Over the years, we have seen groups such as the WAVE Trauma Centre, Healing Through Remembering, the Corrymeela Community and the Fitzroy-Clonard Fellowship. Such organisations cannot on their own resolve deep-seated conflicts—that requires political leadership from all sides. We have seen that from Israel, but sadly lacking from the Palestinian side. Grassroots groups of this nature, promoting peaceful co-existence, can be part of the momentum for peace and help to create the conditions in which political leaders feel confident to come together and find common ground and compromise.
Those Northern Ireland projects received support from many sources, including successive UK Governments, but also from the International Fund for Ireland, which has clearly provided inspiration for the ideas we are considering today. I certainly encourage the Foreign Office to deploy part of its aid budget to this new US-inspired international initiative on promoting projects aimed at securing peaceful co-existence between Israel and the Palestinians.
It is crucial that all funding, whether for this programme or others operating in the middle east, goes to worthwhile projects that are genuinely trying to bring people together. It is a concern for me and a number of my constituents that some UK charities and NGOs take a highly politicised and partisan approach to the middle east. For example, I have raised concerns about some of the activities in the past of War On Want with the Charities Commission. I hope those running any new fund will learn lessons from the problems that have beset existing aid programmes operating in the West Bank.
Just over 16 years ago, in my former role as an MEP, I first raised concerns about the abuse of aid money given to the Palestinian Authority. Those were the days of the flagrant misappropriation of cash by Yasser Arafat and his cronies—problems that, I am afraid, continue to some degree to this day.
I appreciate that successive Conservative Secretaries of State have tried to clean up the system. Those efforts were well intentioned and made a real difference. There are now far more effective controls to save taxpayers’ money than there were in the past. The issue remains, however, that the UK makes substantial contributions to UNRWA, which distributes aid on the basis of perceived entitlement rather than humanitarian need and whose definition of “refugee” as passing down generations perpetuates division rather than bringing people together.
I accept that UK aid money, thankfully, does not fund extremist or antisemitic curriculum content, but it does pay the salaries of teachers who use such materials. Thankfully, UK aid does not fund the appalling salaries paid to terrorists, but salaries were increased dependent on the number of Israelis killed. I am worried that while, thankfully, our taxpayers’ money does not go directly to fund these salaries, it indirectly enables such payments by the PLO by releasing money that otherwise would have to be deployed to cover the costs of the salaries of public sector workers that are currently met by the United Kingdom taxpayer.
Whether it is a new international fund for peace between Israel and the Palestinians or the UK’s existing programmes to support the Palestinian Authority, I urge the Minister to ensure that taxpayers’ money is always rigorously scrutinised and spent only on projects to bring people together rather than push them apart and on projects working for peace and not perpetuating conflict.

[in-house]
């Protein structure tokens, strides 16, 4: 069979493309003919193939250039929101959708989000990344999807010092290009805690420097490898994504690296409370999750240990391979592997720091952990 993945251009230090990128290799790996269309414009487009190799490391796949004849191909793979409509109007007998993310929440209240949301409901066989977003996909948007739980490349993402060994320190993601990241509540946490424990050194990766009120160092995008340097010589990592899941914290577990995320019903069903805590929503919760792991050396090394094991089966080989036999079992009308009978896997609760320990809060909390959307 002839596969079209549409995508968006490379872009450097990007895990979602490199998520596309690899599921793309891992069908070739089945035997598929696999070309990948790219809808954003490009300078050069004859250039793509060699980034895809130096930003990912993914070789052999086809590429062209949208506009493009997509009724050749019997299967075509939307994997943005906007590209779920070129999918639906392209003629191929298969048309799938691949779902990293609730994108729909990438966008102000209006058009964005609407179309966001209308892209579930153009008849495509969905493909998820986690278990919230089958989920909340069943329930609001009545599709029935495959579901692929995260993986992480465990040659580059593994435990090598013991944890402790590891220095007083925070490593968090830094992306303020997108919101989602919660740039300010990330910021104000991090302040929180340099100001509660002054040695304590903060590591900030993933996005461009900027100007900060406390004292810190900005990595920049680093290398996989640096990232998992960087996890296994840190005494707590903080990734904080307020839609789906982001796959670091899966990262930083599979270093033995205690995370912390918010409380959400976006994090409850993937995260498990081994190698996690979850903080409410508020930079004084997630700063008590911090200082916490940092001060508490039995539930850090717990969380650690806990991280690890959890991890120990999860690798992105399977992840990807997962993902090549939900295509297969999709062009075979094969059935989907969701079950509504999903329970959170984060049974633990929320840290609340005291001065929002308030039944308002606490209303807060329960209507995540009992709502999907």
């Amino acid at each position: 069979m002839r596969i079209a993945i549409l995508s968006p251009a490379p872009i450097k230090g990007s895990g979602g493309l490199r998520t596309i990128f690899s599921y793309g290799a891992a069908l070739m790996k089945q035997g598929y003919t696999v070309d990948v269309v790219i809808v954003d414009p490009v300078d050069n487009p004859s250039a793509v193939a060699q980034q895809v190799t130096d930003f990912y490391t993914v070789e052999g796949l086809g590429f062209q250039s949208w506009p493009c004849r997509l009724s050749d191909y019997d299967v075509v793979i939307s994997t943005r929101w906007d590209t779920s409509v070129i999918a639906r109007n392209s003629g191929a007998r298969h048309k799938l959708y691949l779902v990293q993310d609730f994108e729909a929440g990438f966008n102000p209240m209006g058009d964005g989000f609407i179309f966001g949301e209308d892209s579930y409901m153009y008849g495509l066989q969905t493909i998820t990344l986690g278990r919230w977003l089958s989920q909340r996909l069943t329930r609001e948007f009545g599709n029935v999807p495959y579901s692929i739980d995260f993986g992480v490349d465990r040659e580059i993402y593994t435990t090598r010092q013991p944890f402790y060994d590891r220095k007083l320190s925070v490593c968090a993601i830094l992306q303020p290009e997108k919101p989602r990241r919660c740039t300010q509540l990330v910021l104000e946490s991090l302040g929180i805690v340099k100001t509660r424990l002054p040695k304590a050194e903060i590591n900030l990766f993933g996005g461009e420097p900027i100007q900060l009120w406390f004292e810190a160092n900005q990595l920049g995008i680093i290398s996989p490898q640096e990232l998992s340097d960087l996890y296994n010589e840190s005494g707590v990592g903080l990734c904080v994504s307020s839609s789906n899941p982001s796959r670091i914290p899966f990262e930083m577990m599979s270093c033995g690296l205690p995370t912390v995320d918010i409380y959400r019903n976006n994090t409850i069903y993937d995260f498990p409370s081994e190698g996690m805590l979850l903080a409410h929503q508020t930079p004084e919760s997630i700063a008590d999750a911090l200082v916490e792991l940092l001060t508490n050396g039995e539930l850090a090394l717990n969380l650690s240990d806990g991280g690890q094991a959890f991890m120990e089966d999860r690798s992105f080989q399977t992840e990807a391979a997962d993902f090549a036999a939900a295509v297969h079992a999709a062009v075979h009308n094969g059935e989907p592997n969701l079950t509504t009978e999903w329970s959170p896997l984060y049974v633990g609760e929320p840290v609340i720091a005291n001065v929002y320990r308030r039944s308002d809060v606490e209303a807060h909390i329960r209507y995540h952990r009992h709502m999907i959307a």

It is a pleasure to serve under your chairmanship, Mr Efford, and I congratulate my hon. Friend Catherine McKinnell on securing the debate. It is a particular pleasure to follow Theresa Villiers. I knew her before coming to the House and I have worked closely with her on Northern Ireland matters since being in the House.
It is poignant that the debate is taking place so soon after the death of Saeb Erekat, Secretary General of the Palestine Liberation Organisation. He was firmly committed to his people’s rights, unwavering in his pursuit of a just peace, and committed to a two-state solution.
It is cause for optimism that the debate is taking place in the shadow of the election across the Atlantic. We cannot underestimate the significance of that, and if, like me, you believe in the ability of the United States to lead and be a force for progress in the world, you will share the hope that this will mark a new approach to its role in the middle east, particularly in using its influence to re-establish the basis for a lasting peace between Israel and Palestine.
If the last four years show anything, it is that you can be a friend to a country and its people without supporting its Government. I have felt like that about the United States and Israel. In fact, I have felt that, to be a good friend, you have had to oppose their respective Administrations, while continuing to advocate the development of strong links and co-operation between our countries and peoples.
The dire state of political relations and the breakdown of relations—the unilateralism and illegality of occupation, settlements and annexation and its effect on the Palestinian people, and the continued terror, threats and denial of Israel’s very right to exist—should not mean that we allow inertia, let the UK’s response and involvement be set by the recalcitrant, or abandon our role in the historic mission to find a just and lasting two-state solution.
A fund for Israeli-Palestinian peace is one such way in which the world can provide tangible support for advancing the cause of peace and improving the lives of Israelis and Palestinians. As the Alliance for Middle East Peace says,